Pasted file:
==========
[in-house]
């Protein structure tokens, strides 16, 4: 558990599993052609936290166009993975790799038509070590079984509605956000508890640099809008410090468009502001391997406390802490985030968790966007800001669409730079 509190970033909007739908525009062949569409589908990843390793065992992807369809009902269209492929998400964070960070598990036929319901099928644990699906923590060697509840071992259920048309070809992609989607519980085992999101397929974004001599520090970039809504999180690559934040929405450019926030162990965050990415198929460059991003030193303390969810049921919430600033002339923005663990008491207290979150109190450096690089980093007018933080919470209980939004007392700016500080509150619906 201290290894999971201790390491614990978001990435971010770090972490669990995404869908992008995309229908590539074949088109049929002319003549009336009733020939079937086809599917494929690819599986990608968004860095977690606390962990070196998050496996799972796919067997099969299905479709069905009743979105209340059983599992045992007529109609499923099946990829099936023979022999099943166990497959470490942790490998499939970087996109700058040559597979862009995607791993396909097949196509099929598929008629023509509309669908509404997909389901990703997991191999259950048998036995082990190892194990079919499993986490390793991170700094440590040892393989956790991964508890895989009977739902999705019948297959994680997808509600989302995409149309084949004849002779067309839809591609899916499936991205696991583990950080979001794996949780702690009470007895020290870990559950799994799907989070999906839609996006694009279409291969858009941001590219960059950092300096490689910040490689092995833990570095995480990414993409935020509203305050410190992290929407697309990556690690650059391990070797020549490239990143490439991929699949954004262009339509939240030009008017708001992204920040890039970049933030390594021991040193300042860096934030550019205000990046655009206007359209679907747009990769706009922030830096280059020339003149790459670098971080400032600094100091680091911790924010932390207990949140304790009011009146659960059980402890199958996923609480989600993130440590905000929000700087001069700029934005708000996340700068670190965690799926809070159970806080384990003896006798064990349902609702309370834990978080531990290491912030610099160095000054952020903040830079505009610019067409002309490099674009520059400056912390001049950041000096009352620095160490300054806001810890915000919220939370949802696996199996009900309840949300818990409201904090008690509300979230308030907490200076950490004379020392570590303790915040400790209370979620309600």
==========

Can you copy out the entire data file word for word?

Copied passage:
[in-house]
């Protein structure tokens, strides 16, 4: 558990599993052609936290166009993975790799038509070590079984509605956000508890640099809008410090468009502001391997406390802490985030968790966007800001669409730079 509190970033909007739908525009062949569409589908990843390793065992992807369809009902269209492929998400964070960070598990036929319901099928644990699906923590060697509840071992259920048309070809992609989607519980085992999101397929974004001599520090970039809504999180690559934040929405450019926030162990965050990415198929460059991003030193303390969810049921919430600033002339923005663990008491207290979150109190450096690089980093007018933080919470209980939004007392700016500080509150619906 201290290894999971201790390491614990978001990435971010770090972490669990995404869908992008995309229908590539074949088109049929002319003549009336009733020939079937086809599917494929690819599986990608968004860095977690606390962990070196998050496996799972796919067997099969299905479709069905009743979105209340059983599992045992007529109609499923099946990829099936023979022999099943166990497959470490942790490998499939970087996109700058040559597979862009995607791993396909097949196509099929598929008629023509509309669908509404997909389901990703997991191999259950048998036995082990190892194990079919499993986490390793991170700094440590040892393989956790991964508890895989009977739902999705019948297959994680997808509600989302995409149309084949004849002779067309839809591609899916499936991205696991583990950080979001794996949780702690009470007895020290870990559950799994799907989070999906839609996006694009279409291969858009941001590219960059950092300096490689910040490689092995833990570095995480990414993409935020509203305050410190992290929407697309990556690690650059391990070797020549490239990143490439991929699949954004262009339509939240030009008017708001992204920040890039970049933030390594021991040193300042860096934030550019205000990046655009206007359209679907747009990769706009922030830096280059020339003149790459670098971080400032600094100091680091911790924010932390207990949140304790009011009146659960059980402890199958996923609480989600993130440590905000929000700087001069700029934005708000996340700068670190965690799926809070159970806080384990003896006798064990349902609702309370834990978080531990290491912030610099160095000054952020903040830079505009610019067409002309490099674009520059400056912390001049950041000096009352620095160490300054806001810890915000919220939370949802696996199996009900309840949300818990409201904090008690509300979230308030907490200076950490004379020392570590303790915040400790209370979620309600």